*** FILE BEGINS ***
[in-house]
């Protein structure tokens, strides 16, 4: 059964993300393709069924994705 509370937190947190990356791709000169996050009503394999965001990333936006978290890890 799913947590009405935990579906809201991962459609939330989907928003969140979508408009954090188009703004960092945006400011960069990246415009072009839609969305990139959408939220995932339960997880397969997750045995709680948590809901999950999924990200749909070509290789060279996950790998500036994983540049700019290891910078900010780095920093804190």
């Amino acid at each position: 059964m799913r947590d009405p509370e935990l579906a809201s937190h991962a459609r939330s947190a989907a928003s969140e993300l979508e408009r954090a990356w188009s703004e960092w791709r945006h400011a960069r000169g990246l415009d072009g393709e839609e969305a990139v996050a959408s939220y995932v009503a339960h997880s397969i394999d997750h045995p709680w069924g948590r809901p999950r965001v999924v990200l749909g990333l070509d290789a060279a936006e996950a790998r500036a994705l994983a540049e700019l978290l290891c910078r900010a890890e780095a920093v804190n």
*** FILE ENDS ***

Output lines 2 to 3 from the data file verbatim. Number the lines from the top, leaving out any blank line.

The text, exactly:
């Protein structure tokens, strides 16, 4: 059964993300393709069924994705 509370937190947190990356791709000169996050009503394999965001990333936006978290890890 799913947590009405935990579906809201991962459609939330989907928003969140979508408009954090188009703004960092945006400011960069990246415009072009839609969305990139959408939220995932339960997880397969997750045995709680948590809901999950999924990200749909070509290789060279996950790998500036994983540049700019290891910078900010780095920093804190």
């Amino acid at each position: 059964m799913r947590d009405p509370e935990l579906a809201s937190h991962a459609r939330s947190a989907a928003s969140e993300l979508e408009r954090a990356w188009s703004e960092w791709r945006h400011a960069r000169g990246l415009d072009g393709e839609e969305a990139v996050a959408s939220y995932v009503a339960h997880s397969i394999d997750h045995p709680w069924g948590r809901p999950r965001v999924v990200l749909g990333l070509d290789a060279a936006e996950a790998r500036a994705l994983a540049e700019l978290l290891c910078r900010a890890e780095a920093v804190n």